Torpel Manor Field

Torpel Manor Field lies at the extreme west end of the village of Helpston, although it is in the parish of Bainton. The 8.5 acre field is a schedule monument, containing the visible remains of a fortified manorial residence – the ‘stately home’ of the medieval period. In addition to the motte, on which the main house would have stood, there is clear evidence of an outer protective bank and ditch, within which ancillary domestic and agricultural buildings would have been situated (the bailey).

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The site is associated with Torpel manor, which was an extensive and important holding during the medieval period.  Occupation at this site probably pre-dates the earliest documentary reference to Torpel manor in 1198, but almost certainly included the hamlet mentioned in 1276. From 1280 the manor was a royal park, owned first by Eleanor of Castille, wife of Edward I and later by the mother of the Black Prince.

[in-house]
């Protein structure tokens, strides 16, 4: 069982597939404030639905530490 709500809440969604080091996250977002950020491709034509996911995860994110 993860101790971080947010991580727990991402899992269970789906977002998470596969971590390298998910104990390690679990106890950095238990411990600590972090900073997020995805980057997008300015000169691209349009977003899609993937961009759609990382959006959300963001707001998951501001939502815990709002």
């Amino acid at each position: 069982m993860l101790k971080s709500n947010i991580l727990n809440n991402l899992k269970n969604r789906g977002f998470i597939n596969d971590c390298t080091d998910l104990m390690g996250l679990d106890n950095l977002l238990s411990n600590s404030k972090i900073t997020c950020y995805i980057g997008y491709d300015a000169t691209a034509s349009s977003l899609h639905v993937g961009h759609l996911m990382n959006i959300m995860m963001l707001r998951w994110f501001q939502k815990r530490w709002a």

The site is a Scheduled Monument, which means that it has been assessed to be of national importance and is protected under the Ancient Monuments and Archaeological Areas Act. To put that in context, Scheduled Monuments comprise less than 5% of recorded archaeological monuments. In its local context, this is a very rare example of a high status medieval site that still survives in earthwork from in grassland.

Torpel Manor Field is also a County Wildlife Site, meaning it contains a range of locally uncommon species and is important for biodiversity. The field supports a range of wild-flower species and has in the past been the home to nesting barn owls. It also contains an old pond, probably the remains of the manorial moat, and some ancient ash and oak trees. In recent years the field has been used as a pony paddock and there has been little opportunity to manage the site sympathetically for either its heritage or wildlife value.

The Trust purchased Torpel Manor Field in 2009 with assistance from the Government’s Growth Area Fund and a local business. It will manage the site as a community nature and heritage reserve. The combination of the heritage and wildlife value of the site, plus its ease of access and proximity to a number of rural villages and schools offers a fascinating opportunity to create a valuable community asset.

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